Oral or Rectal Dosage: More than 1 day's therapy is seldom necessary.
|Weight||Usual Dosage||Not to Exceed|
|under 20 lbs not recommended|
|20 to 29 lbs||2½ mg lor 2 times a day||7.5 mg per day|
|30 to 39 lbs||2½ mg 2 or 3 times a day||10 mg per day|
|40 to 85 lbs||2½ mg 3 times a day or 5 mg 2 times a day||15 mg per day|
I.M. Dosage: Calculate each dose on the basis of 0.06 mg of the drug per lb of body weight; give by deep I.M. injection. Control is usually obtained with one dose.
2. In Children with schizophrenia
Oral or Rectal Dosage: For children 2 to 12 years, starting dosage is 2½ mg 2 or 3 times daily. Do not give more than 10 mg the first day. Then increase dosage according to patient's response.
FOR AGES 2 to 5, total daily dosage usually does not exceed 20 mg.
FOR AGES 6 to 12, total daily dosage usually does not exceed 25 mg.
I.M. Dosage: For ages under 12, calculate each dose on the basis of 0.06 mg of Compazine (prochlorperazine) per lb of body weight; give by deep I.M. injection. Control is usually obtained with one dose. After control is achieved, switch the patient to an oral form of the drug at the same dosage level or higher.
Tablets–5 and 10 mg, in bottles of 100; in Single Unit Packages of 100 (intended for institutional use only).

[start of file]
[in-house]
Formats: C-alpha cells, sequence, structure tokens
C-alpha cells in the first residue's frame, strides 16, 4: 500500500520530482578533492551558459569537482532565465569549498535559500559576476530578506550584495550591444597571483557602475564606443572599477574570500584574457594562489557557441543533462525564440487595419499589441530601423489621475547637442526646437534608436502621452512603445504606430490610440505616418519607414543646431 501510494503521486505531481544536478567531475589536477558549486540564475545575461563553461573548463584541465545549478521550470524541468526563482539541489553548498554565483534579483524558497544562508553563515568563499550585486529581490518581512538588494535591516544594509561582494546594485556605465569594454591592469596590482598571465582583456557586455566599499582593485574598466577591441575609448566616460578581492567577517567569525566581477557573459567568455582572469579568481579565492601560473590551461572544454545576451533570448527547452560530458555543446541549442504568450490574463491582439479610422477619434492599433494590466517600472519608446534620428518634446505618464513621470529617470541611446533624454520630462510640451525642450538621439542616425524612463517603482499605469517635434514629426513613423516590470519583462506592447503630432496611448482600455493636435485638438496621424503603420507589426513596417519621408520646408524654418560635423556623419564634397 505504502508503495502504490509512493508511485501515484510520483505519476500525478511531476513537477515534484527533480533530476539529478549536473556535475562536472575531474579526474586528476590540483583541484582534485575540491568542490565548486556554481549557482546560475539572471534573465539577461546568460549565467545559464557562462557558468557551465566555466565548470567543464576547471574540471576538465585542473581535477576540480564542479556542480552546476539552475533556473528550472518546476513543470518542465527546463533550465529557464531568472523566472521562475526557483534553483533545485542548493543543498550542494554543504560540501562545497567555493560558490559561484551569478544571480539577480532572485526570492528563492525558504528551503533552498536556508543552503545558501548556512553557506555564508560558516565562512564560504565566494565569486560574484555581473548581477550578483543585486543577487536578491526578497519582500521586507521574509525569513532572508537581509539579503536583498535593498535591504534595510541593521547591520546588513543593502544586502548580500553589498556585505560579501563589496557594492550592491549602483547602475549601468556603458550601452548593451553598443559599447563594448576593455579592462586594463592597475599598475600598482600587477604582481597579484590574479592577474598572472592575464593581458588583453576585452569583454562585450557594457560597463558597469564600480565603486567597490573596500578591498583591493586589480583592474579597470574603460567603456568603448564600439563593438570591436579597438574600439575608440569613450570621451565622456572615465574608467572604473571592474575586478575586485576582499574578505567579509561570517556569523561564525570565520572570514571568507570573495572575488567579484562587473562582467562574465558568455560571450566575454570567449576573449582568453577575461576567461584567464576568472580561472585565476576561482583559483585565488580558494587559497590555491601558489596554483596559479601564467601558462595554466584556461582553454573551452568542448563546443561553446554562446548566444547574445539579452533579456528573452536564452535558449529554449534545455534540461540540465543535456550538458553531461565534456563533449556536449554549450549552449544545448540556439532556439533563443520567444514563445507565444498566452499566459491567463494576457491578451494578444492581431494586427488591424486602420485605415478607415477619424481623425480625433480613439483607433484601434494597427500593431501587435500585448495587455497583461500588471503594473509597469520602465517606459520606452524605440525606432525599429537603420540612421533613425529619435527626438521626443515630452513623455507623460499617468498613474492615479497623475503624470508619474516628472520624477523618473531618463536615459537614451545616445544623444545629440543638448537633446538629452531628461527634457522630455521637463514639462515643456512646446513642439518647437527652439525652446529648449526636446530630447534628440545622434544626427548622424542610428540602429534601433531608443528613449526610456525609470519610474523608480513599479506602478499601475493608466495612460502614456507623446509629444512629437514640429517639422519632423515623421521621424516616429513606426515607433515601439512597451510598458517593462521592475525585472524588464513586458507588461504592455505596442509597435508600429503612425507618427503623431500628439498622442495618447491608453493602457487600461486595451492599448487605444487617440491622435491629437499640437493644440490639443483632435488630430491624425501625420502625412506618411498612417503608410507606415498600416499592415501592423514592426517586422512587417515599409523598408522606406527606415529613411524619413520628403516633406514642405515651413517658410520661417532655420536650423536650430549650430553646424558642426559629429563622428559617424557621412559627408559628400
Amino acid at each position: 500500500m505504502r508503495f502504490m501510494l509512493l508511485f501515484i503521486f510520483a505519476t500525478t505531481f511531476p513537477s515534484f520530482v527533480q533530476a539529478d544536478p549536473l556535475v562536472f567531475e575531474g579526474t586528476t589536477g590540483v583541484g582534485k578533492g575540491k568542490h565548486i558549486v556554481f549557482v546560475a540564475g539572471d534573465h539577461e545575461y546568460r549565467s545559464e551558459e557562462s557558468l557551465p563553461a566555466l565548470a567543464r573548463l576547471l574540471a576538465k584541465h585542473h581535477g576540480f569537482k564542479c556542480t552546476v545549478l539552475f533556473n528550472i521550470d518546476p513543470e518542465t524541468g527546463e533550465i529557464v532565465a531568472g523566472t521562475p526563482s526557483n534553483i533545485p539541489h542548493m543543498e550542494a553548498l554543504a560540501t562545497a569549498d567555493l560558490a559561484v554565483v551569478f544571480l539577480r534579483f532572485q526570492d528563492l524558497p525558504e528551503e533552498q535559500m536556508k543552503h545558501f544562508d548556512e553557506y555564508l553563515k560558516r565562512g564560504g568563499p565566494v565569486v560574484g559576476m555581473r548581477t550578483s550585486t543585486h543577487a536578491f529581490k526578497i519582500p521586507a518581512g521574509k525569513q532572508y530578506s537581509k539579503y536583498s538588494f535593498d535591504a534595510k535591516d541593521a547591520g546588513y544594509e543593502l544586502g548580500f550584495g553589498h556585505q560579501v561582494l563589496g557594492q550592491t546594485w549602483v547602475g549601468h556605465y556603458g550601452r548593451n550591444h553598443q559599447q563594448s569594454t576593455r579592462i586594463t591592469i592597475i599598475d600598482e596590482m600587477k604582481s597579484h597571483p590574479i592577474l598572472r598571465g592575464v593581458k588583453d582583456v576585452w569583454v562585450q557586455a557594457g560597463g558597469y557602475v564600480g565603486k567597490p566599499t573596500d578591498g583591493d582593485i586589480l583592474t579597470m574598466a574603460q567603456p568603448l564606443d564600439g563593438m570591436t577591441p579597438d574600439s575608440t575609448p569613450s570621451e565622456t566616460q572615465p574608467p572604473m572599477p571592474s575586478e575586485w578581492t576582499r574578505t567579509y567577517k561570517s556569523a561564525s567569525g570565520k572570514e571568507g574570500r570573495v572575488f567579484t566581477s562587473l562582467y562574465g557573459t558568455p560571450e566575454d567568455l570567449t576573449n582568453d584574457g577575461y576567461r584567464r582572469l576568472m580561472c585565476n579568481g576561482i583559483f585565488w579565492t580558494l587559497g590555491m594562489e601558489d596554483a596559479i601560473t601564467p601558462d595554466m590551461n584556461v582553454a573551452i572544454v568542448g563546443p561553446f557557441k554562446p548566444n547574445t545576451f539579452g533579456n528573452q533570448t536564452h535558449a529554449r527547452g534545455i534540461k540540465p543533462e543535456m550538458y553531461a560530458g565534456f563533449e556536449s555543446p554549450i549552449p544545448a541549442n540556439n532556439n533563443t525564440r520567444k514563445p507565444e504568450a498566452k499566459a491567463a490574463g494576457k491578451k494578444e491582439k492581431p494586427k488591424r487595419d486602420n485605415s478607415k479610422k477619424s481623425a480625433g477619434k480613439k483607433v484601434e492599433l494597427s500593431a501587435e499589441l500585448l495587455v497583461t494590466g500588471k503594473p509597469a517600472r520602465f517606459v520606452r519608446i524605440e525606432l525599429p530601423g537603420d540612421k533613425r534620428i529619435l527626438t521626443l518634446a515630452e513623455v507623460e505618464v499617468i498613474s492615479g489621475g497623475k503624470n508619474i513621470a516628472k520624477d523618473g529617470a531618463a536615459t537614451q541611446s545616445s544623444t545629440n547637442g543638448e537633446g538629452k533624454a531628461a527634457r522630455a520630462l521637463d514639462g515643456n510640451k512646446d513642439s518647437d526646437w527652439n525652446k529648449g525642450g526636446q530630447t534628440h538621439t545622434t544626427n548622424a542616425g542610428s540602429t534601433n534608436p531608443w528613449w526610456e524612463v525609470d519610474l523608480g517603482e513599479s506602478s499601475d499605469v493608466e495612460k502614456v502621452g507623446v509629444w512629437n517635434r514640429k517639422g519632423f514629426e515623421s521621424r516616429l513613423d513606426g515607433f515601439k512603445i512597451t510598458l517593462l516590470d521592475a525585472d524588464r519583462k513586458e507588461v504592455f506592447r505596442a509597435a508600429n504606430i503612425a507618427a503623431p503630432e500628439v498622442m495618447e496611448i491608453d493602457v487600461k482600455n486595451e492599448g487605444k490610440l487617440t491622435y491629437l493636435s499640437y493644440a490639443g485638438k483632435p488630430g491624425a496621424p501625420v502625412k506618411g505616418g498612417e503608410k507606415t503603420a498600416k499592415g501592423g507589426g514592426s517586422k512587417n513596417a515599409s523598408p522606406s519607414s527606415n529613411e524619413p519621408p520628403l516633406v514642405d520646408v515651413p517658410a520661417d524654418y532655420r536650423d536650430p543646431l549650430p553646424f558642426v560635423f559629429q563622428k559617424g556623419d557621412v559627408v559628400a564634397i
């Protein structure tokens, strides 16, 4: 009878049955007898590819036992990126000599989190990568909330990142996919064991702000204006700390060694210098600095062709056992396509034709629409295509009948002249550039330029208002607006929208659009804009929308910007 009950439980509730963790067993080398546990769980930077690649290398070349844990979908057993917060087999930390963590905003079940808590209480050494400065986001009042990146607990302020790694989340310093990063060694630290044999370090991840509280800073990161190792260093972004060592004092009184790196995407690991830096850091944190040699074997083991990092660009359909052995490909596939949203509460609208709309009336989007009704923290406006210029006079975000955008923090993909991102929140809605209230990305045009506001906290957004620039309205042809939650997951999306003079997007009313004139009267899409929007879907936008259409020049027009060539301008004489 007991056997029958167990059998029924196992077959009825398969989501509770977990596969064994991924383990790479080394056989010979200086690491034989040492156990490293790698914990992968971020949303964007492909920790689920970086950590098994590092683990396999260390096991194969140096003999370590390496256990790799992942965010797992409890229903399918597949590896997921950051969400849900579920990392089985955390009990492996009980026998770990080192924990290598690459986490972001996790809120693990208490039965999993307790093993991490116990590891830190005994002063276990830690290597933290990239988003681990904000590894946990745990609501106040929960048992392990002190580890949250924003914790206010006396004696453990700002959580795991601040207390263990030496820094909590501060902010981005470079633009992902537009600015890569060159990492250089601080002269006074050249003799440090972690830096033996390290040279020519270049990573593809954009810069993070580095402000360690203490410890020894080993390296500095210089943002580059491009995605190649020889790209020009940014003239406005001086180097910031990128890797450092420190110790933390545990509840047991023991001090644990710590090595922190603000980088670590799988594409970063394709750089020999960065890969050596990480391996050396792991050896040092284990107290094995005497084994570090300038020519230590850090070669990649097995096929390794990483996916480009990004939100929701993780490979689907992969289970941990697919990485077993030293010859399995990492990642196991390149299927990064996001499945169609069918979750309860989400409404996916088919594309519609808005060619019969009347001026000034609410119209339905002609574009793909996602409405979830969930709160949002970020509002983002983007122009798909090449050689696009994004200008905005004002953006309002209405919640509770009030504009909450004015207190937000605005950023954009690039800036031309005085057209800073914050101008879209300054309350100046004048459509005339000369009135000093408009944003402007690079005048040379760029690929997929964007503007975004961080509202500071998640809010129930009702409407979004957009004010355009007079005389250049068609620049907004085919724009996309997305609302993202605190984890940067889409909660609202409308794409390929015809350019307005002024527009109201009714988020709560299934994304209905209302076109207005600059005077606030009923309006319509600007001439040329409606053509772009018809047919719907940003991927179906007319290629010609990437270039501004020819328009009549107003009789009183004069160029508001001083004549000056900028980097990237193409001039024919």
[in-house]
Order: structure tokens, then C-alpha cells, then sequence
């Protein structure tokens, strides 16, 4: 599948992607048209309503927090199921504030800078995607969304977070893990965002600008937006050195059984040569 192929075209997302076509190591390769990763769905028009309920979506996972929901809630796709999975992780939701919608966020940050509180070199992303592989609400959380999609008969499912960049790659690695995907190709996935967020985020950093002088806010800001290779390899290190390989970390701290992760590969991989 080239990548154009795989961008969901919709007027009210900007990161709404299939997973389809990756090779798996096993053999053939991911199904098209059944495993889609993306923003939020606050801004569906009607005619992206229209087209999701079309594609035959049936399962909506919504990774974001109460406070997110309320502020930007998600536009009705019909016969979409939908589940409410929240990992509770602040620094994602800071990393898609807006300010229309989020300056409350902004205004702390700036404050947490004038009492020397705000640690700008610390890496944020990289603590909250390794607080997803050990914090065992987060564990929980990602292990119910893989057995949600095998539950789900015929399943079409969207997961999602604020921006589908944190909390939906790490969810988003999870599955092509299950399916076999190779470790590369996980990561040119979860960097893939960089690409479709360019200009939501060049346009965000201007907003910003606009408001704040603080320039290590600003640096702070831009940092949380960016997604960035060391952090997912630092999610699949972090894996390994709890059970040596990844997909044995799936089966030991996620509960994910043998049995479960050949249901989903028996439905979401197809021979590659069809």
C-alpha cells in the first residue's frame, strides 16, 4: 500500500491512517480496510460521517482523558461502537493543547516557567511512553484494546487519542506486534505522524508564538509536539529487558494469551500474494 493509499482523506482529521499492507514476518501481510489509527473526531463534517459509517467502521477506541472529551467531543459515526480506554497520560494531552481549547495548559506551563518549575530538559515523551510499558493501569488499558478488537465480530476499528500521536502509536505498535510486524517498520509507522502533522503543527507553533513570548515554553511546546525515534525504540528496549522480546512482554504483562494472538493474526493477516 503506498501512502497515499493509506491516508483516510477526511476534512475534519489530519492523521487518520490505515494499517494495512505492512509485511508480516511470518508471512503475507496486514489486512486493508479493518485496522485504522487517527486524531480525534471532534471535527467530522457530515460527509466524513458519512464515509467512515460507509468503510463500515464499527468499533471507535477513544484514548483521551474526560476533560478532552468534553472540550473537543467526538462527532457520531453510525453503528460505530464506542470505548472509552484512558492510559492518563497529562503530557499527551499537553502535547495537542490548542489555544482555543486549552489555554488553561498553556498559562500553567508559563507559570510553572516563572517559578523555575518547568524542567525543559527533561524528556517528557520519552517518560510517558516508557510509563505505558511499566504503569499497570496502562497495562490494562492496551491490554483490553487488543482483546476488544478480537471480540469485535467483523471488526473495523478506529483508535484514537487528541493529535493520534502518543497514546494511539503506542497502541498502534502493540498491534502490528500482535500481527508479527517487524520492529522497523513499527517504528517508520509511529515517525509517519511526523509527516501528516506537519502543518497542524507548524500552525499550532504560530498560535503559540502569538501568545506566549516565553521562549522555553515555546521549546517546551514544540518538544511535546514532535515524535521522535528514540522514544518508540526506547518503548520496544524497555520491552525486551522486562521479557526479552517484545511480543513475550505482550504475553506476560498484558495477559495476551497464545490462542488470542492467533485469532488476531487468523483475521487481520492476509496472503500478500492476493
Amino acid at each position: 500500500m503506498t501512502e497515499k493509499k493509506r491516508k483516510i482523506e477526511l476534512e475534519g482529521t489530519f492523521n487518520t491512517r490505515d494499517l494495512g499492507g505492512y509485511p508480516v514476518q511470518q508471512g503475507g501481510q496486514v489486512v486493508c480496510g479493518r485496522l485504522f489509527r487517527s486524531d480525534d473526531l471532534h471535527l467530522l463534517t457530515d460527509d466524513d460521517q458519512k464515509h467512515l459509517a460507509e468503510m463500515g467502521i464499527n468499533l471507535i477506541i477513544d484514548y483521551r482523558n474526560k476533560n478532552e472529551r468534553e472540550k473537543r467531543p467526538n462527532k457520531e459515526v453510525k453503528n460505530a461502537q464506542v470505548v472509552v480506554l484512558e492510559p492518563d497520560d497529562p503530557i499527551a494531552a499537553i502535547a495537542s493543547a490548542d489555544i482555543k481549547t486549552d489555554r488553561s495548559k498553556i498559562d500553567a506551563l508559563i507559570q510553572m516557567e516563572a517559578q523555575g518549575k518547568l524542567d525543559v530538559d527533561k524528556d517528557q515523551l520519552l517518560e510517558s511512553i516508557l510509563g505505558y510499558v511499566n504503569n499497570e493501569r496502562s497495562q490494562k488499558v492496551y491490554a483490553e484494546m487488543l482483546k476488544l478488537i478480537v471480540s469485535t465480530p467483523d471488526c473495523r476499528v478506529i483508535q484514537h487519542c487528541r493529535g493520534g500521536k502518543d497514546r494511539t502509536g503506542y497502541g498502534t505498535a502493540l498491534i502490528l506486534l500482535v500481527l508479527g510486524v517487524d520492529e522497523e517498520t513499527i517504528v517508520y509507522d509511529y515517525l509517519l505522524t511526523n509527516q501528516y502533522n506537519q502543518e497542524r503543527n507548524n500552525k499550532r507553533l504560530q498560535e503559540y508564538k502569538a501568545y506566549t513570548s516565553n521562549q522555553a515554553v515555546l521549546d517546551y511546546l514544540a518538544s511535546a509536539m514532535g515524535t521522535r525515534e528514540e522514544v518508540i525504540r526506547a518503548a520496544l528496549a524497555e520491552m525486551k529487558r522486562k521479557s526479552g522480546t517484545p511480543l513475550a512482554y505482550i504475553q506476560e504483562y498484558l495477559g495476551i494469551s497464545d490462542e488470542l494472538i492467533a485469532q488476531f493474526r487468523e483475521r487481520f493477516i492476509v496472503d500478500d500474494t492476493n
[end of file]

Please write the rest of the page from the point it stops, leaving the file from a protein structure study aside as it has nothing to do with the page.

5 mg 100's: NDC 0007-3366-20
5 mg SUP 100's: NDC 0007-3366-21
10 mg 100's: NDC 0007-3367-20
10 mg SUP 100's: NDC 0007-3367-21
Spansule capsules–10 and 15 mg, in bottles of 50.
10 mg 50's: NDC 0007-3344-15
15 mg 50's: NDC 0007-3346-15
Vials–2 mL (5 mg/mL), in boxes of 25 and 10 mL (5 mg/mL), in boxes of 1.
2 mL (5 mg/mL), in boxes of 25: NDC 0007-3352-16
10 mL (5 mg/mL), in boxes of 1: NDC 0007-3343-01
Suppositories–2½ mg (for young children), 5 mg (for older children) and 25 mg (for adults), in boxes of 12.
2½ mg, in boxes of 12: NDC 0007-3360-03
5 mg, in boxes of 12: NDC 0007-3361-03
25 mg, in boxes of 12: NDC 0007-3362-03
Syrup–5 mg/5 mL (1 teaspoonful) in 4 fl oz bottles. 5 mg/5 mL, 4 fl oz: NDC 0007-3363-44
Store Compazine (prochlorperazine) vials below 30°C (86°F). Do not freeze. Other dosage forms can be stored between 15° and 30°C (59° and 86°F). Protect from light.
Compazine® (prochlorperazine) Spansule capsules are manufactured by International Processing Corporation, Winchester, KY 40391. GlaxoSmithKline, Research Triangle Park, NC 27709.This monograph has been modified to include the generic and brand name in many instances.
Last reviewed on RxList: 3/16/2009
Additional Compazine Information